Texto © Giuseppe Mazza
English translation by Mario Beltramini
The Botanical Garden of Victoria, in the Seychelles Islands, known also as Jardin Botanique du Mont Fleuri , or Seychelles’ National Botanical Garden is a modern spirit “old lady”.
It was born, as many other colonial gardens, in 1901, to test, under the climate of the Seychelles, the plants useful for the agriculture and the economy of that time; the Coconuts, the Oil palms, the Breadfruit, the Mahogany, the Cinnamon, the Coffee, the Cacao, the Vanilla, the Nutmeg, and other spices.
Its director, Paul Dupont, travels, untiringly, from a tropical country to another, and succeeds in filling up, in thirty years, the horticultural void, connected to the geographic solitude of the Seychelles.
But the spirit of modernity has started already from 1980.
Even if maintaining the old geographic structure, with the respect of what has now become a National Monument, the garden opens its gates to the public, and develops the cultivation of the endemic species.
They do not look any more at the agriculture, but to the mass tourism, and to the biodiversities to be protected. They introduce 5 more species of rare palms, which grow up only in the Seychelles, and several local plants, of botanical and historical interest, without neglecting the aesthetic side, with ornamental varieties and never seen before flowers, which astonish, at every turn, the visitors.
Due to room reasons, now the serial multiplication, for the spreading and the reintroduction of the local species, is entrusted to the National Biodiversity Centre of Barbarons, which is rising on the western coast of the island of Mahé.
In the mean time, here, the hurried tourists, who cannot afford the islands of Curieuse, Fregate, or Praslin, with the old forest of the Vallée de Mai, discover ther nature of the Seychelles and the mythical Lodoicea maldivica , known also as Coco de Mer, or Coco fesse, which, once, was thought to grow up from the bottom of the sea.
More than 30.000 visitors per year, attracted by the largest seeds of the world, which recall, with meticulous morbidness, in detail, the feminine pelvic anatomy, and by easy souvenir photos of the Giant Turtles, which can even be touched in a great enclosure in the shade of the majestic tree.
Usually, the typical form of the fruits of Coco de Mer is a heart, and they carry, inside, one seed only. But this isolated plant, in a fertile soil and well irrigated, has ever two or three of them, with more or less provoking forms, to the collectors’ enjoyment. Enormous fruits, which take six or seven years to ripe, and can even reach the weight of twenty kilos. After 9-12 months from the fecundation, their size is almost the final one.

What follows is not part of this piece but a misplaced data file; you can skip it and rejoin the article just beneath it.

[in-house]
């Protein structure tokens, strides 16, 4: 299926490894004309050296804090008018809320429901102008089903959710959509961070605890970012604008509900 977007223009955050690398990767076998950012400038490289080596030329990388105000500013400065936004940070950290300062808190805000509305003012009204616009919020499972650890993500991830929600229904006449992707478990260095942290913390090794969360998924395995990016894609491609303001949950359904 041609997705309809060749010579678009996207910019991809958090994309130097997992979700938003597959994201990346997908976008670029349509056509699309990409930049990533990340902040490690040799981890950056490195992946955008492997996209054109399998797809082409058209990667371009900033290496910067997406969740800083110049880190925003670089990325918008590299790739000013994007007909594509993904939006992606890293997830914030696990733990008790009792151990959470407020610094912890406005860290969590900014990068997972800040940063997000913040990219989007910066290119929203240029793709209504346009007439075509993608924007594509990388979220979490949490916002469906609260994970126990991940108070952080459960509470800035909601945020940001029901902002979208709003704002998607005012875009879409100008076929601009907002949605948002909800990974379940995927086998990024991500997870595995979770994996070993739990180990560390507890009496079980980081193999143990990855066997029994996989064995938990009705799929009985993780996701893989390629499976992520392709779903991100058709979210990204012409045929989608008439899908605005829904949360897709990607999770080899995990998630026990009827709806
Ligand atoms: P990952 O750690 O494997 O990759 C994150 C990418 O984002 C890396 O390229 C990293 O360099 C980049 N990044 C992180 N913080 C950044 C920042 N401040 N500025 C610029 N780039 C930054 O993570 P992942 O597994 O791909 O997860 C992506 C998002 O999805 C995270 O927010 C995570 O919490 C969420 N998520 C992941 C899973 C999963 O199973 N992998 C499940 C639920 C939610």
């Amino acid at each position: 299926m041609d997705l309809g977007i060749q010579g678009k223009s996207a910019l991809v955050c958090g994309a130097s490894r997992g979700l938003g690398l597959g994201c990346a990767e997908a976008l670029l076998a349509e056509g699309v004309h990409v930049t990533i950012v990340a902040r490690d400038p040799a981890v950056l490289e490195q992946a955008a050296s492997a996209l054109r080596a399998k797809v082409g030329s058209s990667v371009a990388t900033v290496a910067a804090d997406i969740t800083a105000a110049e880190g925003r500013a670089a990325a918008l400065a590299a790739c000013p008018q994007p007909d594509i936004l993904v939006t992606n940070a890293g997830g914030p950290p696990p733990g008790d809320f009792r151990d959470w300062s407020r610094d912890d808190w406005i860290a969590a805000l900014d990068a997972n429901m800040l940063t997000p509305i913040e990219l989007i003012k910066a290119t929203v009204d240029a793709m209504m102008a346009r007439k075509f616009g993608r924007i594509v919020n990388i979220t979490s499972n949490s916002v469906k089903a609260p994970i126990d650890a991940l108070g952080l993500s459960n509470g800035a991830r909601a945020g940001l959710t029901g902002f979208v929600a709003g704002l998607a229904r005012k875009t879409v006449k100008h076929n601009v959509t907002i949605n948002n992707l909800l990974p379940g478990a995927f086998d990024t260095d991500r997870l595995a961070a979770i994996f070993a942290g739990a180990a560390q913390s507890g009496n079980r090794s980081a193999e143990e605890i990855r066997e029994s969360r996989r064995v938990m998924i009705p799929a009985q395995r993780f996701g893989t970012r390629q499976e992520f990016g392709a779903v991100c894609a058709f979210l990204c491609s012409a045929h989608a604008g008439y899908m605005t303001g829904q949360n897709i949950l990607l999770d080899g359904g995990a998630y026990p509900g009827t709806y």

Inside the seed there is a translucent, edible jelly, tasty dessert for billionaires or important visitors, as one fruit costs more than 300 Euros.
Then, the jelly gets thicker, and fills up the whole nut, transforming in a solid “vegetable ivory”.
A good part of the six hectares of the garden is dedicated to the palms. Historical species, time ago cultivated for the fruits, such as the Oil Palm (Elaeis guineensis), utilized nowadays to produce soap, candles, margarine and fuels, or the famous Sugar Palm (Borassus flabellifer) , from which they get, apart the sugar, alcohol, textiles and paper.
It is sufficient to tap the inflorescences, and from these come out, for 5-6 months, 10-20 litres of sap per day. A tasty beverage, which contains the 15% of saccharose. Fermenting, it produces the wine of palm, and, when heated, transforms in syrup and then sugar.
Between the various ornamental species, is conspicuous the thin Cyrtostachys renda, tall as a two-storey house, on a stem of few centimetres, called also Lipstick Palm, due to the scarlet base of the leaves; the famous Bottle Palm (Hyophorbe lagenicaulis) of Mauritius Island, with the stem resembling to a bottle of champagne; and the Fan Palm, of the Fiji Islands (Pritchardia pacifica).
Between the endemic ones, apart several male and female specimen of Lodoicea maldivica, there are, of course, the Latannyen milpat (Nephrosperma vanhoutteanum), the Latannyen fey (Phoenicophorium borsigianum), the Latannyen lat (Verschaffeltia splendida), the Latannyen oban (Roscheria melanochaetes), and the Palmis (Deckenia nobilis), of which you can find the photographs and informations, always on my article dedicated to the Vallée de Mai.
The garden, interrupted by 14 enormous blocks of granite, 750 million years old, winds around the main drive, which goes up, from the entrance, towards the adjacent forest. On the background, the peak of the Trois-Frères.
On the left, upon entering, stands a very impressive Breadfruit (Artocarpus altilis), loaded of fruits, and then we meet a Ravenala madagascariensis known as the Traveller’s Tree, or Travellers Palm, which, in spite of the appearance and the name, is not a palm, but an herbaceous plant, which belongs, like the strelitzias and the banana trees, to the family of the Musaceae.
Further ahead, an old Mango (Mangifera indica), planted during the colonial time, makes shade to about fifty tourists, while, in front, the Apple of elephants (Dillenia indica), carries strange, roundish fruits, looking like cabbages, from where they get a shampooing.